The doses of PS required to produce seizures are lower than those reported in a previous study (Kokate et al., 1999b). In that study, performed on mice with intracerebroventricular infusion of PS, only behavioral seizures were measured and the dose necessary to induce seizures in 50% of the animals (CD50) was 92 nmol and the threshold dose of PS for generating a seizure was 50 nmol. In contrast, the current study used intrahippocampal infusion into the rat hippocampus and found an EC50 of 68 nM, and the threshold dose of 1 nmol. A number of factors including brain size (the mouse brain weighs approximately 25% of the rat brain) make dose comparisons difficult. Besides species differences, it is possible that direct infusion into the hippocampus could produce locally high concentrations near the infusion site. Small population of neurons near the site of infusion would be exposed to transient concentrations significantly higher than those concentrations that would occur after ICV or IP injections. On the other hand, it may simply be that because low doses of PS produce seizures with little or no behavioral manifestation, the sensitivity difference could be explained by reliance on behavior manifestations of seizures in previous studies. Finally, it is possible that PS preferentially affects the hippocampus. Studies on the effect of PS on learning and memory suggested that limbic structures are particular targets of action of PS (Flood et al., 1995; Vallee et al., 1997).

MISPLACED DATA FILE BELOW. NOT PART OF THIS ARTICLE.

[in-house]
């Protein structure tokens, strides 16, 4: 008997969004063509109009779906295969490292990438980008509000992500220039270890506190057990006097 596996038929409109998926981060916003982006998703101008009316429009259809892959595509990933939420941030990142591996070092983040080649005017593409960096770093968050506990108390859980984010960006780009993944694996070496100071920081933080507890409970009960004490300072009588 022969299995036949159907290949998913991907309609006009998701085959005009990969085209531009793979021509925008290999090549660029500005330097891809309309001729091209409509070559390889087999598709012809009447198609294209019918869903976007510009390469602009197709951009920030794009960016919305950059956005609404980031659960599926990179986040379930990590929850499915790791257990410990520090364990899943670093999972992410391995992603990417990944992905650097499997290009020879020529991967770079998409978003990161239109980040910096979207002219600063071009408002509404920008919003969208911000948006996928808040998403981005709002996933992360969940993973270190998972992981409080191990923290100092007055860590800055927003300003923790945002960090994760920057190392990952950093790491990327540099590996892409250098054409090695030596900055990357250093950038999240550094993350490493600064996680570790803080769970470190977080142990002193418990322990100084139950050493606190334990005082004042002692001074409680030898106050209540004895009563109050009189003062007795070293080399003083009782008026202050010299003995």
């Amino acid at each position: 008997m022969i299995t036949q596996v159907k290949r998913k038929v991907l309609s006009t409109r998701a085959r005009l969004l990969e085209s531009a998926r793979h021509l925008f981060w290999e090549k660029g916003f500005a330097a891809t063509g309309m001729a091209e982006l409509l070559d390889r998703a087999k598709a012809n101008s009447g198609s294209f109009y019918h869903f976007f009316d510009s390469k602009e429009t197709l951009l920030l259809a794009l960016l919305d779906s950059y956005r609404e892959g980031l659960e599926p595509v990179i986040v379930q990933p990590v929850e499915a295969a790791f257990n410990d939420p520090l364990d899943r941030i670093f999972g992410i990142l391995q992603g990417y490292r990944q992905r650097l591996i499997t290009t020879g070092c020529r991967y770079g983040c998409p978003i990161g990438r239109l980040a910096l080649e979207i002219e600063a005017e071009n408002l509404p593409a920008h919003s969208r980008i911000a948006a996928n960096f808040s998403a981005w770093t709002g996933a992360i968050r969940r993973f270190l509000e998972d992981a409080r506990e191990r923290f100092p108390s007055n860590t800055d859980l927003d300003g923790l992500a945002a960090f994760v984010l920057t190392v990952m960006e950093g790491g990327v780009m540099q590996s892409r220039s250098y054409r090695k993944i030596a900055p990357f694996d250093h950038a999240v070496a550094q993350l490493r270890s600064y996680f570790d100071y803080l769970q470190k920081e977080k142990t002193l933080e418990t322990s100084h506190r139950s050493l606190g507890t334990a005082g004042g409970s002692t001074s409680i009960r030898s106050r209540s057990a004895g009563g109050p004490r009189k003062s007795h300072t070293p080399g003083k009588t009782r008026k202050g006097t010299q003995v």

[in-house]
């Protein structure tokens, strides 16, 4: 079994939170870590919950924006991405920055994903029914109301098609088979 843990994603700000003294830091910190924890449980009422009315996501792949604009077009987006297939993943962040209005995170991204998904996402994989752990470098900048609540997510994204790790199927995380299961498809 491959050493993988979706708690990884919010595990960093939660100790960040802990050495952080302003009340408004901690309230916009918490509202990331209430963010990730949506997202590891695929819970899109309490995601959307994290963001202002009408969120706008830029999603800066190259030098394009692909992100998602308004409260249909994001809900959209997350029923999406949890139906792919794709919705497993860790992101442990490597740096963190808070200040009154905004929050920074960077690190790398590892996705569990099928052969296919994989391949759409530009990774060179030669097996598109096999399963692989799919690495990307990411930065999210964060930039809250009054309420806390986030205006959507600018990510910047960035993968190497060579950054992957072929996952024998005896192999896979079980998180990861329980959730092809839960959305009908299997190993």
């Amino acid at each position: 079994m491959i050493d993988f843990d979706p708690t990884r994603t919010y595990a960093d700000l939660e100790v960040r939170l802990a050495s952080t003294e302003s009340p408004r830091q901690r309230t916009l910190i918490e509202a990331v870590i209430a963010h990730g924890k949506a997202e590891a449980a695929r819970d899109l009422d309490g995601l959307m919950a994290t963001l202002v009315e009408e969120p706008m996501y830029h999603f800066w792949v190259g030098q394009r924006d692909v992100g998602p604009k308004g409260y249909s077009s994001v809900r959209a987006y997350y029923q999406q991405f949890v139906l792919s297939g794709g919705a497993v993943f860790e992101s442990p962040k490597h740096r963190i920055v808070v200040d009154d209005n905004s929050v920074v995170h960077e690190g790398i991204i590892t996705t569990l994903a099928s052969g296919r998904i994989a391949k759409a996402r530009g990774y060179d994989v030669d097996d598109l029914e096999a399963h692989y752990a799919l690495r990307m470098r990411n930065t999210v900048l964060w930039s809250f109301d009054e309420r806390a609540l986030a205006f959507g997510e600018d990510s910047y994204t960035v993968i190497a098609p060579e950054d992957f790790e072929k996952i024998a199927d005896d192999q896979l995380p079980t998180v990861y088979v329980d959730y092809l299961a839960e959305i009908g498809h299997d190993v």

We found that the lowest dose infused into the hippocampus that caused seizures was 1 nmol (419 ng). Since there is 25–30 ng/g of PS in hippocampal tissue homogenates, it appears unlikely that endogenous PS by itself can initiate seizures. However, PS may play a role in determining seizure threshold, especially in the epileptic brain. It is possible that the concentration of PS is higher in the epileptic hippocampus since PS is synthesized in glia, and gliosis is a prominent feature of temporal lobe epilepsy (Du et al., 1993). Coupled with changes in the excitatory/inhibitory systems of the hippocampus, changes in endogenous PS concentrations and/or changes in the potency of PS could lead to a role of this neurosteroid compound in modulating seizure threshold. Thus, questions concerning changes in neurosteroid pharmacology in chronic epilepsy will be important in extending the data presented here and to further characterize the role of PS and other neurosteroids in chronic epilepsy.